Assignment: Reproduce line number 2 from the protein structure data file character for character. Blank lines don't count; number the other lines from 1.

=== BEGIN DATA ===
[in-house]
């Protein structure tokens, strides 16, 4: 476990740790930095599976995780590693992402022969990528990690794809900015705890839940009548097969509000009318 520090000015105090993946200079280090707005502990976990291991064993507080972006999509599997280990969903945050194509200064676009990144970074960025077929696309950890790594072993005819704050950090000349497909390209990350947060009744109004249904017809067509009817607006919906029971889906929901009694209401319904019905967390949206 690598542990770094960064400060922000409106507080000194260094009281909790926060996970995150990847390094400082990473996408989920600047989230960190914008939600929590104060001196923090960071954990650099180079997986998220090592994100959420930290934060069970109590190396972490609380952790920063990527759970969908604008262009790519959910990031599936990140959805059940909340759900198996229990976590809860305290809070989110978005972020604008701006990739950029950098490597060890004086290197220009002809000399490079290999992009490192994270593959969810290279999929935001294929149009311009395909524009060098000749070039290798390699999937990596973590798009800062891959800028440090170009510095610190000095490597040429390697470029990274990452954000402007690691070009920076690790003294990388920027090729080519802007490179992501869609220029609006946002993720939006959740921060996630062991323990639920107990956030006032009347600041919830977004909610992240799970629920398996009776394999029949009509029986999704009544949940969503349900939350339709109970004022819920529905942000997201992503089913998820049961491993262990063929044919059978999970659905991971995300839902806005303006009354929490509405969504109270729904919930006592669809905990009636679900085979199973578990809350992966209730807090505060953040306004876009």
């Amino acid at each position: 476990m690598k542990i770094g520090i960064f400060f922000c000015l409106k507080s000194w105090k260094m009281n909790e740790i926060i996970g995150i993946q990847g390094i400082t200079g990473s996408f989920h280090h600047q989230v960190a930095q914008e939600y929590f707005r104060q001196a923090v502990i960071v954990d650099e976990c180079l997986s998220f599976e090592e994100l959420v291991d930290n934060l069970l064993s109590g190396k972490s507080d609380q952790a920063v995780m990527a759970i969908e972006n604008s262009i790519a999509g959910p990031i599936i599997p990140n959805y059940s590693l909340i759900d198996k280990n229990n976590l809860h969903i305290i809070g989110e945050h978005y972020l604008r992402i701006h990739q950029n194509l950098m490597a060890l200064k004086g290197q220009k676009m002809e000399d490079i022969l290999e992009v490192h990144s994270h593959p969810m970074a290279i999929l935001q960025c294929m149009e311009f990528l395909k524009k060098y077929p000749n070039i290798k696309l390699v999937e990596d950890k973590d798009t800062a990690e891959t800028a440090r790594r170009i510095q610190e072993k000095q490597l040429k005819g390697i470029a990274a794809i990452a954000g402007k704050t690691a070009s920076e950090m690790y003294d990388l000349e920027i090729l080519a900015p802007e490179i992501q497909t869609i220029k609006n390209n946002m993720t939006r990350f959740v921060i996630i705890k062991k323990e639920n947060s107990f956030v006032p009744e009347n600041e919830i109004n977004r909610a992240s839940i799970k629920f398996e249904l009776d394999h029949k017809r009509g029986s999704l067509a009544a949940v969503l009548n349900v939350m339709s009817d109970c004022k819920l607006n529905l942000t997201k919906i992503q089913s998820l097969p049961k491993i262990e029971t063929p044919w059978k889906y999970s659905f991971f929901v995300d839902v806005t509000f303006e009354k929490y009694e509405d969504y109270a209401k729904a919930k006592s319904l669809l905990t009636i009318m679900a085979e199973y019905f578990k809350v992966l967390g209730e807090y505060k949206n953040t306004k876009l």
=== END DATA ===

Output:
């Protein structure tokens, strides 16, 4: 476990740790930095599976995780590693992402022969990528990690794809900015705890839940009548097969509000009318 520090000015105090993946200079280090707005502990976990291991064993507080972006999509599997280990969903945050194509200064676009990144970074960025077929696309950890790594072993005819704050950090000349497909390209990350947060009744109004249904017809067509009817607006919906029971889906929901009694209401319904019905967390949206 690598542990770094960064400060922000409106507080000194260094009281909790926060996970995150990847390094400082990473996408989920600047989230960190914008939600929590104060001196923090960071954990650099180079997986998220090592994100959420930290934060069970109590190396972490609380952790920063990527759970969908604008262009790519959910990031599936990140959805059940909340759900198996229990976590809860305290809070989110978005972020604008701006990739950029950098490597060890004086290197220009002809000399490079290999992009490192994270593959969810290279999929935001294929149009311009395909524009060098000749070039290798390699999937990596973590798009800062891959800028440090170009510095610190000095490597040429390697470029990274990452954000402007690691070009920076690790003294990388920027090729080519802007490179992501869609220029609006946002993720939006959740921060996630062991323990639920107990956030006032009347600041919830977004909610992240799970629920398996009776394999029949009509029986999704009544949940969503349900939350339709109970004022819920529905942000997201992503089913998820049961491993262990063929044919059978999970659905991971995300839902806005303006009354929490509405969504109270729904919930006592669809905990009636679900085979199973578990809350992966209730807090505060953040306004876009």